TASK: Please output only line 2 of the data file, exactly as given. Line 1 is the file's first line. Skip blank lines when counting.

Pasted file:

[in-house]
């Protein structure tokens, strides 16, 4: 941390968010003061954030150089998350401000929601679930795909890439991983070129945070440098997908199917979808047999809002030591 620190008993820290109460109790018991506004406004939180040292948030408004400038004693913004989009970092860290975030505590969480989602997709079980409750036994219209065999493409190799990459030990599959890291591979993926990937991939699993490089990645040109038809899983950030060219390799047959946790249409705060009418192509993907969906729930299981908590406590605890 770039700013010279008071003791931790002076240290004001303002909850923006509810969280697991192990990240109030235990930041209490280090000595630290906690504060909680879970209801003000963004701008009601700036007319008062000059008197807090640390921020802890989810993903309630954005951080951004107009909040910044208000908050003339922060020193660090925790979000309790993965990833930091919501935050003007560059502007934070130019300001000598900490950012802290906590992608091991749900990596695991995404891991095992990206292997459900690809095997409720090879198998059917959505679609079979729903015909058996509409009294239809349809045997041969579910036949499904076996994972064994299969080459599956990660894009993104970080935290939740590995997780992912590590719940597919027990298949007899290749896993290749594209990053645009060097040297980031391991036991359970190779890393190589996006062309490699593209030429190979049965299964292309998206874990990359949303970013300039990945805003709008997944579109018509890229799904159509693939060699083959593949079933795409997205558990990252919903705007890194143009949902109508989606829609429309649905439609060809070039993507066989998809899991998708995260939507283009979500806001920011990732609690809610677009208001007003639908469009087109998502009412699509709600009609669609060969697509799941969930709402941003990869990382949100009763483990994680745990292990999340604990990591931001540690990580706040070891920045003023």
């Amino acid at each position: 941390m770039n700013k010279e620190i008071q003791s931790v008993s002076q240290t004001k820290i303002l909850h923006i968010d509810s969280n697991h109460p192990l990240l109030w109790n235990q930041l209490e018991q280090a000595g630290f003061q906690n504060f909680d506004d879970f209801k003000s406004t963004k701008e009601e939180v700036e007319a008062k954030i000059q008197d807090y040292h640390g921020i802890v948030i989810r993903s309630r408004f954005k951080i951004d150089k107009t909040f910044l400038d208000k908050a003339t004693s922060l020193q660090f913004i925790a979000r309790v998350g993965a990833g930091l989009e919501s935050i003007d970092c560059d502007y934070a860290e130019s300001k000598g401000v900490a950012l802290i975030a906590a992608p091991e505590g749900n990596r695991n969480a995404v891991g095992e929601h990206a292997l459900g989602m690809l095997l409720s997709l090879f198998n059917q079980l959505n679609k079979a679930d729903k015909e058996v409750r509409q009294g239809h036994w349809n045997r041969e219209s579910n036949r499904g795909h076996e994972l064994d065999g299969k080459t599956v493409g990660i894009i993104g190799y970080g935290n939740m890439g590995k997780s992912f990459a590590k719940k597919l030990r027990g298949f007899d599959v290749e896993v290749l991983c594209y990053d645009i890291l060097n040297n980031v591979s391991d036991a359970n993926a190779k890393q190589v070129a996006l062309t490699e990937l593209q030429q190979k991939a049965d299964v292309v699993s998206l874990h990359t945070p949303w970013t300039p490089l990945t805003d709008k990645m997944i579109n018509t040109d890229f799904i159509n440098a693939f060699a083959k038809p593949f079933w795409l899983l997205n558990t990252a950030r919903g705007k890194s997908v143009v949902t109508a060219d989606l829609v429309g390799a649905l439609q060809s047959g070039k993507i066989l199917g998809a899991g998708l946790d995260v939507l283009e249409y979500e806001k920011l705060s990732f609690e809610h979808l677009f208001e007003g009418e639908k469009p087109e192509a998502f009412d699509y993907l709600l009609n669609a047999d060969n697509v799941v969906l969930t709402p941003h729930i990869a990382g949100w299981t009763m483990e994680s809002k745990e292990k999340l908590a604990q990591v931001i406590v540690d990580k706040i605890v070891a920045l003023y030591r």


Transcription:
């Protein structure tokens, strides 16, 4: 941390968010003061954030150089998350401000929601679930795909890439991983070129945070440098997908199917979808047999809002030591 620190008993820290109460109790018991506004406004939180040292948030408004400038004693913004989009970092860290975030505590969480989602997709079980409750036994219209065999493409190799990459030990599959890291591979993926990937991939699993490089990645040109038809899983950030060219390799047959946790249409705060009418192509993907969906729930299981908590406590605890 770039700013010279008071003791931790002076240290004001303002909850923006509810969280697991192990990240109030235990930041209490280090000595630290906690504060909680879970209801003000963004701008009601700036007319008062000059008197807090640390921020802890989810993903309630954005951080951004107009909040910044208000908050003339922060020193660090925790979000309790993965990833930091919501935050003007560059502007934070130019300001000598900490950012802290906590992608091991749900990596695991995404891991095992990206292997459900690809095997409720090879198998059917959505679609079979729903015909058996509409009294239809349809045997041969579910036949499904076996994972064994299969080459599956990660894009993104970080935290939740590995997780992912590590719940597919027990298949007899290749896993290749594209990053645009060097040297980031391991036991359970190779890393190589996006062309490699593209030429190979049965299964292309998206874990990359949303970013300039990945805003709008997944579109018509890229799904159509693939060699083959593949079933795409997205558990990252919903705007890194143009949902109508989606829609429309649905439609060809070039993507066989998809899991998708995260939507283009979500806001920011990732609690809610677009208001007003639908469009087109998502009412699509709600009609669609060969697509799941969930709402941003990869990382949100009763483990994680745990292990999340604990990591931001540690990580706040070891920045003023």